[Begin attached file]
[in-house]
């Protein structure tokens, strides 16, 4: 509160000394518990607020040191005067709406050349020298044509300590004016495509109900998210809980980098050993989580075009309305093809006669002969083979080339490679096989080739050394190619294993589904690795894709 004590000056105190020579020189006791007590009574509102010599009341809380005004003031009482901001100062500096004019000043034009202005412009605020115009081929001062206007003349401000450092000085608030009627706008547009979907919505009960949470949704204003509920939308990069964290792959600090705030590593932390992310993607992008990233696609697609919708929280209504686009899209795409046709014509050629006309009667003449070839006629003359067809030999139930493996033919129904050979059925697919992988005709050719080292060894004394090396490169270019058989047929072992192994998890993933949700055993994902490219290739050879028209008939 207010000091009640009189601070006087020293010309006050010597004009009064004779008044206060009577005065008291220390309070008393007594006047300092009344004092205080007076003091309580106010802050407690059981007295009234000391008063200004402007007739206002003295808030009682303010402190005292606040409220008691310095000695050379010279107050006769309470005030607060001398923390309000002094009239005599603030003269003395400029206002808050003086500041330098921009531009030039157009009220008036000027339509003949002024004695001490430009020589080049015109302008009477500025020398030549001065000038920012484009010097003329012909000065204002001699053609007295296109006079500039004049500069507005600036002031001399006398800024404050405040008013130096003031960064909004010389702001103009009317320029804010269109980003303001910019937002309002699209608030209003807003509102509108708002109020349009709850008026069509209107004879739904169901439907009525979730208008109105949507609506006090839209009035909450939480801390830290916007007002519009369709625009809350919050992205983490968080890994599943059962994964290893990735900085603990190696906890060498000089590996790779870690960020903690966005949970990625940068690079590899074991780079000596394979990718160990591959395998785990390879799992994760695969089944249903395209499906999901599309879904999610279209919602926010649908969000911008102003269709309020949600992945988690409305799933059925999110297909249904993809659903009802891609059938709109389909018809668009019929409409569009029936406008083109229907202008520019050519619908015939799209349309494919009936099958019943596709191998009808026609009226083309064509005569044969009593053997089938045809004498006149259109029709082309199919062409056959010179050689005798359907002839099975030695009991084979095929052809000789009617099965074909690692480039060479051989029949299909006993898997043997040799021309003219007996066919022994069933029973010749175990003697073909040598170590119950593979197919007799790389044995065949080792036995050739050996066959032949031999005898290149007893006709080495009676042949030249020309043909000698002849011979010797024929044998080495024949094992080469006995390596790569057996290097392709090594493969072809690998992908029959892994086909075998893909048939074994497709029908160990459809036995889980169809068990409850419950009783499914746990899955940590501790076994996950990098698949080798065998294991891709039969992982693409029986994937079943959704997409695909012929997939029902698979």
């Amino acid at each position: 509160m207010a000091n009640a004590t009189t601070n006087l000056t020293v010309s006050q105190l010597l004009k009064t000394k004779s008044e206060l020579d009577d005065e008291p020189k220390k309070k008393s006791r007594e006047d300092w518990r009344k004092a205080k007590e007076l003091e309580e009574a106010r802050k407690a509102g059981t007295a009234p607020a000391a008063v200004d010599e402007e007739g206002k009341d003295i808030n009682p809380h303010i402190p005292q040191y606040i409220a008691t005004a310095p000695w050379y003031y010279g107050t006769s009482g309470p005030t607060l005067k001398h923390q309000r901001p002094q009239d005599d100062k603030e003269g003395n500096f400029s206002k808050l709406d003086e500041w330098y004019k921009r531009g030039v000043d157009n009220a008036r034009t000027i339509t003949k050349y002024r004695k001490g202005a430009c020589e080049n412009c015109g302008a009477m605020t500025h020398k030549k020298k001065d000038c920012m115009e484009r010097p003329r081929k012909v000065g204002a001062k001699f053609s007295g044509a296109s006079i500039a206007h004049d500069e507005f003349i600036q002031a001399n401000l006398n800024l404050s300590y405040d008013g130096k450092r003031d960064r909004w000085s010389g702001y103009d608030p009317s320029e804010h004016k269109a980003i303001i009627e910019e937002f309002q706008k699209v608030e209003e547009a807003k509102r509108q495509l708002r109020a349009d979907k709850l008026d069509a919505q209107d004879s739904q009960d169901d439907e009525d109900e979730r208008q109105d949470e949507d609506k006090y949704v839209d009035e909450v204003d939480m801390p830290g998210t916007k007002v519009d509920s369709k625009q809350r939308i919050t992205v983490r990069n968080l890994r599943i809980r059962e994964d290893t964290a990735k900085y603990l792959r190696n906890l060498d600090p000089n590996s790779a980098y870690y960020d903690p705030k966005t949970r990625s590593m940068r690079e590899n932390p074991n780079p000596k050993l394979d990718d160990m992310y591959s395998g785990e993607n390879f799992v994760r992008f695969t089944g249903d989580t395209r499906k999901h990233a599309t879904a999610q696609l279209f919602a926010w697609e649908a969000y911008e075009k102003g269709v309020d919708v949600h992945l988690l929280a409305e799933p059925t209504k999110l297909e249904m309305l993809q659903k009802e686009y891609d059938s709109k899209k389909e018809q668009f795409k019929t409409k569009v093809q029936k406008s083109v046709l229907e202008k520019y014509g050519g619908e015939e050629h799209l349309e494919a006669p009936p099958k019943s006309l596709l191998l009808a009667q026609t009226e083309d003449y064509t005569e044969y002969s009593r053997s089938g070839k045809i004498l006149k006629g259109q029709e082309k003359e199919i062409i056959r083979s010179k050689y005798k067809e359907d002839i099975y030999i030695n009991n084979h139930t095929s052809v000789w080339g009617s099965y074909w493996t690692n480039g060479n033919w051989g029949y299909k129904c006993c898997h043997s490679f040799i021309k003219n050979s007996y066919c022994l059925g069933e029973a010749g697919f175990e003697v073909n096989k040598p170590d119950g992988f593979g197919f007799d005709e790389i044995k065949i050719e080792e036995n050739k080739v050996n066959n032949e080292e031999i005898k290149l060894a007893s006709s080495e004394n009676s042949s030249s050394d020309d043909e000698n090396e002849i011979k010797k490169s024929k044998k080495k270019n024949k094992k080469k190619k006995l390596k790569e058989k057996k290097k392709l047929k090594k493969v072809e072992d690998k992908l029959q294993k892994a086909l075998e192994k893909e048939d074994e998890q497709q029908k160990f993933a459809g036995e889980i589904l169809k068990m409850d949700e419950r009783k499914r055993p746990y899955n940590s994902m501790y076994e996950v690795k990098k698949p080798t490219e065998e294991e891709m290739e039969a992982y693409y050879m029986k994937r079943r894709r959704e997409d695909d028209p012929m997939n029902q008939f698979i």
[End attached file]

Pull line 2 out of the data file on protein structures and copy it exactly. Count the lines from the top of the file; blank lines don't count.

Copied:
């Protein structure tokens, strides 16, 4: 509160000394518990607020040191005067709406050349020298044509300590004016495509109900998210809980980098050993989580075009309305093809006669002969083979080339490679096989080739050394190619294993589904690795894709 004590000056105190020579020189006791007590009574509102010599009341809380005004003031009482901001100062500096004019000043034009202005412009605020115009081929001062206007003349401000450092000085608030009627706008547009979907919505009960949470949704204003509920939308990069964290792959600090705030590593932390992310993607992008990233696609697609919708929280209504686009899209795409046709014509050629006309009667003449070839006629003359067809030999139930493996033919129904050979059925697919992988005709050719080292060894004394090396490169270019058989047929072992192994998890993933949700055993994902490219290739050879028209008939 207010000091009640009189601070006087020293010309006050010597004009009064004779008044206060009577005065008291220390309070008393007594006047300092009344004092205080007076003091309580106010802050407690059981007295009234000391008063200004402007007739206002003295808030009682303010402190005292606040409220008691310095000695050379010279107050006769309470005030607060001398923390309000002094009239005599603030003269003395400029206002808050003086500041330098921009531009030039157009009220008036000027339509003949002024004695001490430009020589080049015109302008009477500025020398030549001065000038920012484009010097003329012909000065204002001699053609007295296109006079500039004049500069507005600036002031001399006398800024404050405040008013130096003031960064909004010389702001103009009317320029804010269109980003303001910019937002309002699209608030209003807003509102509108708002109020349009709850008026069509209107004879739904169901439907009525979730208008109105949507609506006090839209009035909450939480801390830290916007007002519009369709625009809350919050992205983490968080890994599943059962994964290893990735900085603990190696906890060498000089590996790779870690960020903690966005949970990625940068690079590899074991780079000596394979990718160990591959395998785990390879799992994760695969089944249903395209499906999901599309879904999610279209919602926010649908969000911008102003269709309020949600992945988690409305799933059925999110297909249904993809659903009802891609059938709109389909018809668009019929409409569009029936406008083109229907202008520019050519619908015939799209349309494919009936099958019943596709191998009808026609009226083309064509005569044969009593053997089938045809004498006149259109029709082309199919062409056959010179050689005798359907002839099975030695009991084979095929052809000789009617099965074909690692480039060479051989029949299909006993898997043997040799021309003219007996066919022994069933029973010749175990003697073909040598170590119950593979197919007799790389044995065949080792036995050739050996066959032949031999005898290149007893006709080495009676042949030249020309043909000698002849011979010797024929044998080495024949094992080469006995390596790569057996290097392709090594493969072809690998992908029959892994086909075998893909048939074994497709029908160990459809036995889980169809068990409850419950009783499914746990899955940590501790076994996950990098698949080798065998294991891709039969992982693409029986994937079943959704997409695909012929997939029902698979």